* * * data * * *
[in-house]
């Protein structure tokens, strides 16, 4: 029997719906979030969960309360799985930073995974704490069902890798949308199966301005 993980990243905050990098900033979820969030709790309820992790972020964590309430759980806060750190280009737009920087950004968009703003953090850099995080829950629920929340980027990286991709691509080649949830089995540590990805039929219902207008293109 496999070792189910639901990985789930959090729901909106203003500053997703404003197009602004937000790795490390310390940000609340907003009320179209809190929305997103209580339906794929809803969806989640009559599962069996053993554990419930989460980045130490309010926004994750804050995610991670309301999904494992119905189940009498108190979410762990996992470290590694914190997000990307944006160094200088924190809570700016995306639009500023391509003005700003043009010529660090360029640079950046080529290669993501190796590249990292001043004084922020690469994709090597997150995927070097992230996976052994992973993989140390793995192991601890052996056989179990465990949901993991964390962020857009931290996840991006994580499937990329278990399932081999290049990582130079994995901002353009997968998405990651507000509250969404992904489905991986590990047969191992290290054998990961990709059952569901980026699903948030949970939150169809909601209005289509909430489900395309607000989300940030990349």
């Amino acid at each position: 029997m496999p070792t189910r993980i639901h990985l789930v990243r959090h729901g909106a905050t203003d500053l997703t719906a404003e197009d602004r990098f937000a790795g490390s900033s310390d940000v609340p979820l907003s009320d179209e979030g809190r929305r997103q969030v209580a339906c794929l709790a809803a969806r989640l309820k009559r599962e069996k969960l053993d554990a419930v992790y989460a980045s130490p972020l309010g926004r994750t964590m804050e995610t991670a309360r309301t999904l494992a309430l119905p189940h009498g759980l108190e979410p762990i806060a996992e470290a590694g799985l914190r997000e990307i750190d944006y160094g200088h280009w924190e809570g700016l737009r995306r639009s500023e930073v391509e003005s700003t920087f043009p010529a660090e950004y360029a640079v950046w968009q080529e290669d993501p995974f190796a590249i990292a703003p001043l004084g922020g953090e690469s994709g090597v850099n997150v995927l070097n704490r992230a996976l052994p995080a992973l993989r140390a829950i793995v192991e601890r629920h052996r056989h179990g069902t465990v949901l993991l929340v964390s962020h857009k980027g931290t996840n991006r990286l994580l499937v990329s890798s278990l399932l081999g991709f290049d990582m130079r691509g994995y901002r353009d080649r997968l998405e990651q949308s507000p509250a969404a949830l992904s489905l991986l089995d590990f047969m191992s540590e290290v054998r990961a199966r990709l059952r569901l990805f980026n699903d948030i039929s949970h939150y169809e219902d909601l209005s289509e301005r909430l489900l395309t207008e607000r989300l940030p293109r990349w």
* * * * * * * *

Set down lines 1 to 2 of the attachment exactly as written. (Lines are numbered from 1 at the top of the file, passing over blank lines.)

[in-house]
């Protein structure tokens, strides 16, 4: 029997719906979030969960309360799985930073995974704490069902890798949308199966301005 993980990243905050990098900033979820969030709790309820992790972020964590309430759980806060750190280009737009920087950004968009703003953090850099995080829950629920929340980027990286991709691509080649949830089995540590990805039929219902207008293109 496999070792189910639901990985789930959090729901909106203003500053997703404003197009602004937000790795490390310390940000609340907003009320179209809190929305997103209580339906794929809803969806989640009559599962069996053993554990419930989460980045130490309010926004994750804050995610991670309301999904494992119905189940009498108190979410762990996992470290590694914190997000990307944006160094200088924190809570700016995306639009500023391509003005700003043009010529660090360029640079950046080529290669993501190796590249990292001043004084922020690469994709090597997150995927070097992230996976052994992973993989140390793995192991601890052996056989179990465990949901993991964390962020857009931290996840991006994580499937990329278990399932081999290049990582130079994995901002353009997968998405990651507000509250969404992904489905991986590990047969191992290290054998990961990709059952569901980026699903948030949970939150169809909601209005289509909430489900395309607000989300940030990349």